The COVID-19 pandemic emerged at the end of 2019 from Wuhan, China (Zhu et al., 2020; Wang et al., 2020). The virus has raged globally for more than 12 months and still in the process of accelerating its spread. Currently it remains an extremely serious public health challenge, affecting more than 220 countries worldwide. After a year-long battle, researchers have gained more insight into the transmission route, molecular structure, sequence information and pathogenesis of the novel COVID-19 virus (Lippi et al., 2020; Ahn et al., 2020; Li et al., 2020; CNCB-NGDC Members and Partners, 2021). Experts in epidemiology and data science also play a great role in this; they collected data and developed many convenient tools to deliver information on the latest infection numbers, high-risk areas and so on. The World Health Organization (WHO, 2020) and the national Center for Disease Control and Prevention (CDCs) publish authoritative data but usually on a daily basis update frequency, and the data often appear to lag behind. In contrast, statistics reported by aggregated news media, such as DXY.cn (2021), Worldometer (2021), Our World in Data (n.d) and BNO News (2021), are usually updated more frequently and published before the CDCs. The Johns Hopkins Center for Systems Science and Engineering (CSSE), Baltimore, MD, USA integrates statistics from these data source and provides an online visual dashboard (Dong, Du & Gardner, 2020); it is the most popular and frequently updated platform we could find. Their efforts have facilitated the public to get the latest information on the spread of the epidemic.
Data analysis and customized visualizations are essential to the medical researchers and epidemiology experts, for analyzing changes of spreading, monitoring new outbreak trends, assessing current health measures and so on. Obtaining data is a prerequisite for data analysis. As time goes on, there are many websites and resources that provide COVID data. Currently, several R packages are available to provide different types of data. For instance, covid19.analytics (Ponce & Sandhel, 2021) provides virus sequence queries, as well as dashboard and SIR models; COVID19 (Guidotti & Ardia, 2021) and coronavirus (Krispin & Byrnes, 2021) packages provide detailed vaccine and case test data.Here, we provide an R package, nCov2019, which aims to access, visually explore and analyze epidemic related statistics data in R (Fig. 1). The nCov2019 package is more comprehensive in comparison to other R packages. It provides more data types including real-time and historical infection statistics, therapeutic and vaccine data. In addition, our tool provides several convenient and practical visualization functions and an interactive dashboard based on the Shiny web application with no code requirements in order to help users explore the data visually. The nCov2019 package was developed in Jan, 2020 and is one of the earliest R packages designed to query COVID data to support epidemiology modeling. It is available at a time when there were few data resources available and was cited in several academic articles (Guo, Zhang & Zeng, 2020; Zhang et al., 2020; Zeng et al., 2020; Chagas et al., 2020).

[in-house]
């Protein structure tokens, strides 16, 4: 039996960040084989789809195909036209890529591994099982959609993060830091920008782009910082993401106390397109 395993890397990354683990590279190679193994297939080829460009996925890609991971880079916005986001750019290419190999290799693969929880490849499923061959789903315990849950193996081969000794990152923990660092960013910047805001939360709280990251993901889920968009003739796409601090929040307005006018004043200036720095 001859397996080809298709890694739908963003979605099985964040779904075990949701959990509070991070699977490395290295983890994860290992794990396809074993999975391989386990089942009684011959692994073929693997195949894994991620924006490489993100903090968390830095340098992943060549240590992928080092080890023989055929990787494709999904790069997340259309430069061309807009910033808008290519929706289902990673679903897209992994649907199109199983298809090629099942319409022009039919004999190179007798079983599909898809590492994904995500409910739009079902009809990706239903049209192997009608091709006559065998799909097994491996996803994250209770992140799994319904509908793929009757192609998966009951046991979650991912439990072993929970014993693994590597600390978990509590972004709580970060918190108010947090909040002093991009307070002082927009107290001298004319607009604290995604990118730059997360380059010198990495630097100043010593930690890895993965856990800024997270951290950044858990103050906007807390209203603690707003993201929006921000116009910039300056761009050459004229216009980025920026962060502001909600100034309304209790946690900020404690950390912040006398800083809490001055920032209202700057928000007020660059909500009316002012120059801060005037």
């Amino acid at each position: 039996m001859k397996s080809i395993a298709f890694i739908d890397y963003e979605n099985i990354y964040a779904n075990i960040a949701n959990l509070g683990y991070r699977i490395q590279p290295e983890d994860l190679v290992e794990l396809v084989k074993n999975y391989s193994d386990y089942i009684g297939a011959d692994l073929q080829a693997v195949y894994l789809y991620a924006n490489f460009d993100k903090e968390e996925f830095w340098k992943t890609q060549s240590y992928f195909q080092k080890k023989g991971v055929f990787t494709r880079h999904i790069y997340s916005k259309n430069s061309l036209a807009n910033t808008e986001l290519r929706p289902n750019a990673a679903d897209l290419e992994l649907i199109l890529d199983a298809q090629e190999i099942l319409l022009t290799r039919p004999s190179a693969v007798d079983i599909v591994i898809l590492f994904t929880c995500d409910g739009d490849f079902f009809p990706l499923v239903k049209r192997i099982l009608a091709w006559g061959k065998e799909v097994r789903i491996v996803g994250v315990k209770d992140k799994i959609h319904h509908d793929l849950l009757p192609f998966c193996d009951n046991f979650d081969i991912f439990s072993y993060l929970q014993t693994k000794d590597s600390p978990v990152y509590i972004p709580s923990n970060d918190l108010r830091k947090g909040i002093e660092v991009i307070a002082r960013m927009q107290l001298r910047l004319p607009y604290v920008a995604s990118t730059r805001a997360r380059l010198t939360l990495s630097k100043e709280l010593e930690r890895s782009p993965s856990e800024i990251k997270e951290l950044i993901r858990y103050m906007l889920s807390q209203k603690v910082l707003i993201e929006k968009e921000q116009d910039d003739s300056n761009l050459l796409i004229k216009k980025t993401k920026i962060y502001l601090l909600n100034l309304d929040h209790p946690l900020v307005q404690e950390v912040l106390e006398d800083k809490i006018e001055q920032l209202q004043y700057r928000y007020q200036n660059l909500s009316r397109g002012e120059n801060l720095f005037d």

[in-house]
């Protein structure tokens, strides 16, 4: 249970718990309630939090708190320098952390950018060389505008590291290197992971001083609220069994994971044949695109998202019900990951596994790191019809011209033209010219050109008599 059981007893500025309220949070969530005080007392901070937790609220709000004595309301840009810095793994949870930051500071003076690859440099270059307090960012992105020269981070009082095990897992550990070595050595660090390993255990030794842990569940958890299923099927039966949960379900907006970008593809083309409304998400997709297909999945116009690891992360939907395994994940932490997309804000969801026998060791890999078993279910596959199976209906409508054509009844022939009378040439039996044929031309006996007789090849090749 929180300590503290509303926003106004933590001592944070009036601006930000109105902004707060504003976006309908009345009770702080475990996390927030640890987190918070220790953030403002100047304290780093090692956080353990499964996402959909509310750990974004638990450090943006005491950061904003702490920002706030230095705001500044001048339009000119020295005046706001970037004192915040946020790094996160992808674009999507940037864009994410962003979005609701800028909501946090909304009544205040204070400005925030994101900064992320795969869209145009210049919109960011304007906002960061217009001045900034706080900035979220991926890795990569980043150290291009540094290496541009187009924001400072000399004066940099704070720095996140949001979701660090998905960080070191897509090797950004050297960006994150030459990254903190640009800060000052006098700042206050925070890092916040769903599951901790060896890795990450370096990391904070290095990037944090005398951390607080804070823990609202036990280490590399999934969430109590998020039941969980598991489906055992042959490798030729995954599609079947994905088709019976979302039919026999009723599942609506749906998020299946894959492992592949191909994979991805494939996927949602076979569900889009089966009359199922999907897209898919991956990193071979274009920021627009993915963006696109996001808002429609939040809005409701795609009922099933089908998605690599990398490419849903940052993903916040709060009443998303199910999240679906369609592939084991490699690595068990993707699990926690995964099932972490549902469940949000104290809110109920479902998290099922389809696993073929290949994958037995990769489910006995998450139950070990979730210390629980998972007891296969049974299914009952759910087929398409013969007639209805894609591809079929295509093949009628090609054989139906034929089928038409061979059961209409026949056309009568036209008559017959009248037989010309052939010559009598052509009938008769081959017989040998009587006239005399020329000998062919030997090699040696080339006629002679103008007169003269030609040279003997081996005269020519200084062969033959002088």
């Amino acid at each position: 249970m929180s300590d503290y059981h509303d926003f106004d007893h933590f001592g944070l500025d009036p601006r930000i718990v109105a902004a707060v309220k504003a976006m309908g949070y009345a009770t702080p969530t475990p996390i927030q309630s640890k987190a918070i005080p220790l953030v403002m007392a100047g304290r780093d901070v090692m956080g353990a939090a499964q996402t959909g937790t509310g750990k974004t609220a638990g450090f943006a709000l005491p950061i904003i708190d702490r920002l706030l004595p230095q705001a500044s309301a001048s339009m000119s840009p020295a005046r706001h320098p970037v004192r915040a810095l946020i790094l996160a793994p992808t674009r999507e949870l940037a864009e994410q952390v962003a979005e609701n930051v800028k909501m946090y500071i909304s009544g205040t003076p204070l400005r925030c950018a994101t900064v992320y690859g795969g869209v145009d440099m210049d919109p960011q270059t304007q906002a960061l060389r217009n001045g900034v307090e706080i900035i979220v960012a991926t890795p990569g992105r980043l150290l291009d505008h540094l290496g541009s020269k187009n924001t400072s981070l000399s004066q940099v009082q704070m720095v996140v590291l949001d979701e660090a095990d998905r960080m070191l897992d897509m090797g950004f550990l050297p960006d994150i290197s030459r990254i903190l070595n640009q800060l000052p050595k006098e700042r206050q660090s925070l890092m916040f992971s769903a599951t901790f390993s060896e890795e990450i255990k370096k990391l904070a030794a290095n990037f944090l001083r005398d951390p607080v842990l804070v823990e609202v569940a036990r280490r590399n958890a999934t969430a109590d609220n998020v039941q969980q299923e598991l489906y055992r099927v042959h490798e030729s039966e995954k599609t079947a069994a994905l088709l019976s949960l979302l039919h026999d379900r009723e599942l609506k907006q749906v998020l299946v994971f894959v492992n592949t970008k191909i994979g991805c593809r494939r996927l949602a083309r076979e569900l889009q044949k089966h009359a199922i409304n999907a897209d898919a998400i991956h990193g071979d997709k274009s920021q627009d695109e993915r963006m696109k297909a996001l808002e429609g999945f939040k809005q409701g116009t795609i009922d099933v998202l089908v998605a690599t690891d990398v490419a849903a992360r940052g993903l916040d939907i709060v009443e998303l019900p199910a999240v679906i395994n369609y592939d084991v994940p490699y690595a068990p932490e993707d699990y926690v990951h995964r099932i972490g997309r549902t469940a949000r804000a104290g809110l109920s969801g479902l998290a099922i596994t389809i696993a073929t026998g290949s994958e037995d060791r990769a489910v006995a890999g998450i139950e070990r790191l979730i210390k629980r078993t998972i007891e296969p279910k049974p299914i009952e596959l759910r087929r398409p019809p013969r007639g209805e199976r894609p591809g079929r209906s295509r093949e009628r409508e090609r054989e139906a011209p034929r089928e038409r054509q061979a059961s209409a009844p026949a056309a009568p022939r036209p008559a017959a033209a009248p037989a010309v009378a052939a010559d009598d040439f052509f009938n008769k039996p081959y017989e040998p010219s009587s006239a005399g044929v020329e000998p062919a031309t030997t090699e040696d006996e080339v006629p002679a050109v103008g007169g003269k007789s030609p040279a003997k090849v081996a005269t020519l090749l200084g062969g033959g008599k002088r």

Materials & Methods
The main purposes of developing nCov2019 are to reduce the barriers of data acquisition and to provide essential visualization functions, including dynamic visualization to monitor the spread of the virus in an easier and concise way. To achieve these goals, the nCov2019 package was designed with four main parts: data collection, data query and operation, geographic maps visualization and interactive dashboard.
The Statistics data usually contains the latest status and historical data. For the real-time latest status, we chose WorldoMeters as our data source, which has the high update frequency. Our historical data source is CSSE, which integrates data from multiple source centers and the data is reliable and timely. In addition, after 1 year of continuous battle of the COVID-19 virus, researchers have developed some vaccines, and at the same time, doctors have tried different treatment options. These data are more important than simple summary of confirmed, recovered and death cases. We also collected data on vaccine development and drug therapeutics progress from two website of raps.org (RAPS, 2020a; RAPS, 2020b) and these data can also be accessed directly in our nCov2019 package.